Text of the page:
So I admit it might be a little early in the season to be making these types of comparisons - especially when they involve comparing anyone to Jacques Martin. After all, Cory Clouston does own a .543 winning percentage since he took over the Ottawa Senators' bench in 2008-2009.
However (at least on paper) this edition of the Senators is arguably one of the more talented editions of the team since the 2007 Cup year. Three games in, the team's record is a deplorable 0-2-0-1. Although it is early in the season, as noted previously, there appear to be two major causes for concern (both of which can be directly or indirectly linked to coaching).
First, the guys who should be scoring are not. One potential explanation for this might be Clouston's 'Jacques-like' line combinations. Of note, Nick Foligno continues to get consistent top-6 minutes and plenty of power play time. Conversely, Peter Regin has been playing on the fourth-line alongside Zach Smith and Ryan Shannon/Jesse Winchester (Havlat playing with Vanner anyone?). In addition, Clouston continues to go status quo with the Ruutu-Kelly-Neil line. Despite this line having been the best/most-productive in the early going (and in no way am I suggesting that it be broken up right away), it cannot be allowed to remain intact at the expense of the top two lines. Second, the power play is an abomination (as noted in a previous post by Graeme). Although this is Greg Carvel's responsibility, Clouston has to be involved in the diagramming and tactics to a certain extent as well - consequently, some of the responsibility for the sagging power play falls on him. (Don't even get me started on the Gonchar/Karlsson clusterf*** at the point preventing any good one-timers)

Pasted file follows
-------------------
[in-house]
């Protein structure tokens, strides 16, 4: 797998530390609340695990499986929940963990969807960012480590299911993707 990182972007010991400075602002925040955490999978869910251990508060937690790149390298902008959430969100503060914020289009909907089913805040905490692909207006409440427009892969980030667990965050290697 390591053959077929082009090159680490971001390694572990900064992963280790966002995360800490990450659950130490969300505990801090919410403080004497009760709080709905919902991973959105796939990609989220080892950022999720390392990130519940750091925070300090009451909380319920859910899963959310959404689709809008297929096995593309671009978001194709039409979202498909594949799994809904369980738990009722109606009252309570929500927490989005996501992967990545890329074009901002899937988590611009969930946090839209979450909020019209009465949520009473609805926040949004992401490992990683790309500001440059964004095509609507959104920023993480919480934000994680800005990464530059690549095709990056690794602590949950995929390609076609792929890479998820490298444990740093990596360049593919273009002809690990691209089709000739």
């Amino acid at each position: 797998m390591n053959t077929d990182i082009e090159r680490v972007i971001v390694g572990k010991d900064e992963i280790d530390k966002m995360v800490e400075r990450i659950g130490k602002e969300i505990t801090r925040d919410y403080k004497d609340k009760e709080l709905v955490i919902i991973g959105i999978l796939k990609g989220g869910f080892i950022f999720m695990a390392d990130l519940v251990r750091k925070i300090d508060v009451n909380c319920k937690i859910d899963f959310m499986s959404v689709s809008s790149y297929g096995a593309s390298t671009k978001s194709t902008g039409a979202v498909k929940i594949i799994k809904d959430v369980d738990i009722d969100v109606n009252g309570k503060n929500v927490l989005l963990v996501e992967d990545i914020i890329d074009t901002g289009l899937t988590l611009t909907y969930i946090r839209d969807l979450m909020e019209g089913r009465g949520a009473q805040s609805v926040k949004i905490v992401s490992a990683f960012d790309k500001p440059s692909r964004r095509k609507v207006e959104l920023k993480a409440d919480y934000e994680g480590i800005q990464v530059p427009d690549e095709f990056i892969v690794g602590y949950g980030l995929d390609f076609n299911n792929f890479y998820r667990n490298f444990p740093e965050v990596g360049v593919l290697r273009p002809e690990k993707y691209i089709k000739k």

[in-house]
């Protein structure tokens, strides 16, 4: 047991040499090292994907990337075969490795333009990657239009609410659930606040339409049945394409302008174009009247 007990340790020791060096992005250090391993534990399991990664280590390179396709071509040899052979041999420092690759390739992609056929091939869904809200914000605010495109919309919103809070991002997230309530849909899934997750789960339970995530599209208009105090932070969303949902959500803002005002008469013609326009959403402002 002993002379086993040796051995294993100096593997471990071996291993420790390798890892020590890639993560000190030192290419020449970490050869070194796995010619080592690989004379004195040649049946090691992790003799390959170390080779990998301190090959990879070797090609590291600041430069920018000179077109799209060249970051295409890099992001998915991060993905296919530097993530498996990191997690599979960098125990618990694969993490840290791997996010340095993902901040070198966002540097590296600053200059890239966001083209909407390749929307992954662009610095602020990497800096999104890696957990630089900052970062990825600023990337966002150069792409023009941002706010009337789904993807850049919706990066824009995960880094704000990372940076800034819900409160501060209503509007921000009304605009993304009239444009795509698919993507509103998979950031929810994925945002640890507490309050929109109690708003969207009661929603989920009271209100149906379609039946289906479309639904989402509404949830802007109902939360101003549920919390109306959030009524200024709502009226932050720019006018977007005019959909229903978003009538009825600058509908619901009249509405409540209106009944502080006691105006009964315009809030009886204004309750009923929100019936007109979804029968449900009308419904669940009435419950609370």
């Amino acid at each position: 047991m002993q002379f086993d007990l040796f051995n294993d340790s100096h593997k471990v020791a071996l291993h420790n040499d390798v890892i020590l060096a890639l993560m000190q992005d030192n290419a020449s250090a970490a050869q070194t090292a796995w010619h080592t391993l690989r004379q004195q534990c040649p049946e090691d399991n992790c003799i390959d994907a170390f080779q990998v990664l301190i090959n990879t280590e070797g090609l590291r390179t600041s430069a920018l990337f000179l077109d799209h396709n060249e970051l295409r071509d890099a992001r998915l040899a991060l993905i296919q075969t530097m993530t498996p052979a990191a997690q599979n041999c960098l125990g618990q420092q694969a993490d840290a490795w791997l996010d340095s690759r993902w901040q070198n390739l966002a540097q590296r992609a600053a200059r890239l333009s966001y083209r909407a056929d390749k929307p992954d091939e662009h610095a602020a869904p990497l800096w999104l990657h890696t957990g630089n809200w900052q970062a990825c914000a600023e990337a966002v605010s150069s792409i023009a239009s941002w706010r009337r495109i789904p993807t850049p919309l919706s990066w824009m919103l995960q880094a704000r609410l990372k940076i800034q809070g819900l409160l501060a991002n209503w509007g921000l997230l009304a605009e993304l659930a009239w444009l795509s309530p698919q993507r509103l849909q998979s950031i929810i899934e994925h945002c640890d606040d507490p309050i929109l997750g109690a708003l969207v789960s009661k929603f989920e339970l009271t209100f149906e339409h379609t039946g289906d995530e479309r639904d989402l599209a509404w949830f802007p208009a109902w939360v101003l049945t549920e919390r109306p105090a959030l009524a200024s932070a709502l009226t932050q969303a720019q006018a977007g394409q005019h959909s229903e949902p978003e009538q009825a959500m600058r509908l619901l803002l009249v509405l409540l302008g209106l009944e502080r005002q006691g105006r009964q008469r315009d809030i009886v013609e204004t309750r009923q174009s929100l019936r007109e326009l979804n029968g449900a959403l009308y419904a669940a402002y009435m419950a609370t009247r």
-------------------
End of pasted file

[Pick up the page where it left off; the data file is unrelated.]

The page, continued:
This being said, I am a fan of Clouston's apparent emphasis on accountability and work ethic. However, I am starting to question the extent to which his coaching style may have transformed an otherwise moderately talented group of players into a system team. In other words, has Clouston's regime prioritized execution and tactics at the expense of talent development and swagger/creativity?
Senators fans endured Jacques Martin's system teams for too long (more specifically in the playoffs). Otherwise talented teams that were constrained by over-coaching and game plans. This was also in a era where the NHL was a more defensively oriented league in which system teams could do quite well at the expense of talent. However, the NHL is now reflective of a league where talent, skill, and speed are the keys to victory. I for one, refuse to believe that the Senators are any worst than the 8th most talented team in the eastern conference. I also believe that the emerging trends in recent losses are reflective of coaching-level factors. Such factors, might also be indicative of negative long term trends insofar as constraining the talent on the team.
So is Clouston 'Jacques 2.0'? Probably not, but it is something to think about...